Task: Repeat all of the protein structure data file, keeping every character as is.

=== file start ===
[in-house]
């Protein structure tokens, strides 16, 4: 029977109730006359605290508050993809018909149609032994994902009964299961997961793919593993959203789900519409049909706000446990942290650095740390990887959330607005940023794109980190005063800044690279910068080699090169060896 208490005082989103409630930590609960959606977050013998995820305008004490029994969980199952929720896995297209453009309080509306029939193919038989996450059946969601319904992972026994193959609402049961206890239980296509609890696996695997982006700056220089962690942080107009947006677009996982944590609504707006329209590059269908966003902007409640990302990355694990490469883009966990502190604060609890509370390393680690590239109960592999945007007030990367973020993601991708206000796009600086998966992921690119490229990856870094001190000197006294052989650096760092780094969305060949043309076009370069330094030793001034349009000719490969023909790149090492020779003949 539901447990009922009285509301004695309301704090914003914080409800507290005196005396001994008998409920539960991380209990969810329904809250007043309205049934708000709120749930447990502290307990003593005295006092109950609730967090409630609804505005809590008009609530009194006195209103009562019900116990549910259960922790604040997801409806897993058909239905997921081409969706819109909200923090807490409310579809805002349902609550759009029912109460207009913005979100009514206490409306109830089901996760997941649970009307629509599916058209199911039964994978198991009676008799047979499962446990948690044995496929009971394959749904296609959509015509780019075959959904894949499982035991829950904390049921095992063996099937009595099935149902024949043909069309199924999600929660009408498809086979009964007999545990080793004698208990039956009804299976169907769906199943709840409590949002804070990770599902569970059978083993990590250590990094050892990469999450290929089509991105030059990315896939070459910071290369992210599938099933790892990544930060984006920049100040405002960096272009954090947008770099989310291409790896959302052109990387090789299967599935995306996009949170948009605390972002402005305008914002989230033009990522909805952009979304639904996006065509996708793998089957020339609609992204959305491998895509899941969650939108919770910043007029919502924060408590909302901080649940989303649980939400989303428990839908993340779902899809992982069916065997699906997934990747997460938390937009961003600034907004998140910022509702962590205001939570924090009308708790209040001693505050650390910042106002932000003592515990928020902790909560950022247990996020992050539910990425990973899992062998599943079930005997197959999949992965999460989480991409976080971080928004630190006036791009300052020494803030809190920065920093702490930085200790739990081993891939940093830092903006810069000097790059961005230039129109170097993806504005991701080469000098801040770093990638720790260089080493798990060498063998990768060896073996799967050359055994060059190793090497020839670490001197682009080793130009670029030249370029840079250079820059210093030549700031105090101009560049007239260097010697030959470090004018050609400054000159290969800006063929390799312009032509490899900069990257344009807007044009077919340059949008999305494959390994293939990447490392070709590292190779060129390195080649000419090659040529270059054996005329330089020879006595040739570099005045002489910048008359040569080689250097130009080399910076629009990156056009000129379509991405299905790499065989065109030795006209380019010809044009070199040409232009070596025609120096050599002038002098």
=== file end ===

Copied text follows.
[in-house]
């Protein structure tokens, strides 16, 4: 029977109730006359605290508050993809018909149609032994994902009964299961997961793919593993959203789900519409049909706000446990942290650095740390990887959330607005940023794109980190005063800044690279910068080699090169060896 208490005082989103409630930590609960959606977050013998995820305008004490029994969980199952929720896995297209453009309080509306029939193919038989996450059946969601319904992972026994193959609402049961206890239980296509609890696996695997982006700056220089962690942080107009947006677009996982944590609504707006329209590059269908966003902007409640990302990355694990490469883009966990502190604060609890509370390393680690590239109960592999945007007030990367973020993601991708206000796009600086998966992921690119490229990856870094001190000197006294052989650096760092780094969305060949043309076009370069330094030793001034349009000719490969023909790149090492020779003949 539901447990009922009285509301004695309301704090914003914080409800507290005196005396001994008998409920539960991380209990969810329904809250007043309205049934708000709120749930447990502290307990003593005295006092109950609730967090409630609804505005809590008009609530009194006195209103009562019900116990549910259960922790604040997801409806897993058909239905997921081409969706819109909200923090807490409310579809805002349902609550759009029912109460207009913005979100009514206490409306109830089901996760997941649970009307629509599916058209199911039964994978198991009676008799047979499962446990948690044995496929009971394959749904296609959509015509780019075959959904894949499982035991829950904390049921095992063996099937009595099935149902024949043909069309199924999600929660009408498809086979009964007999545990080793004698208990039956009804299976169907769906199943709840409590949002804070990770599902569970059978083993990590250590990094050892990469999450290929089509991105030059990315896939070459910071290369992210599938099933790892990544930060984006920049100040405002960096272009954090947008770099989310291409790896959302052109990387090789299967599935995306996009949170948009605390972002402005305008914002989230033009990522909805952009979304639904996006065509996708793998089957020339609609992204959305491998895509899941969650939108919770910043007029919502924060408590909302901080649940989303649980939400989303428990839908993340779902899809992982069916065997699906997934990747997460938390937009961003600034907004998140910022509702962590205001939570924090009308708790209040001693505050650390910042106002932000003592515990928020902790909560950022247990996020992050539910990425990973899992062998599943079930005997197959999949992965999460989480991409976080971080928004630190006036791009300052020494803030809190920065920093702490930085200790739990081993891939940093830092903006810069000097790059961005230039129109170097993806504005991701080469000098801040770093990638720790260089080493798990060498063998990768060896073996799967050359055994060059190793090497020839670490001197682009080793130009670029030249370029840079250079820059210093030549700031105090101009560049007239260097010697030959470090004018050609400054000159290969800006063929390799312009032509490899900069990257344009807007044009077919340059949008999305494959390994293939990447490392070709590292190779060129390195080649000419090659040529270059054996005329330089020879006595040739570099005045002489910048008359040569080689250097130009080399910076629009990156056009000129379509991405299905790499065989065109030795006209380019010809044009070199040409232009070596025609120096050599002038002098």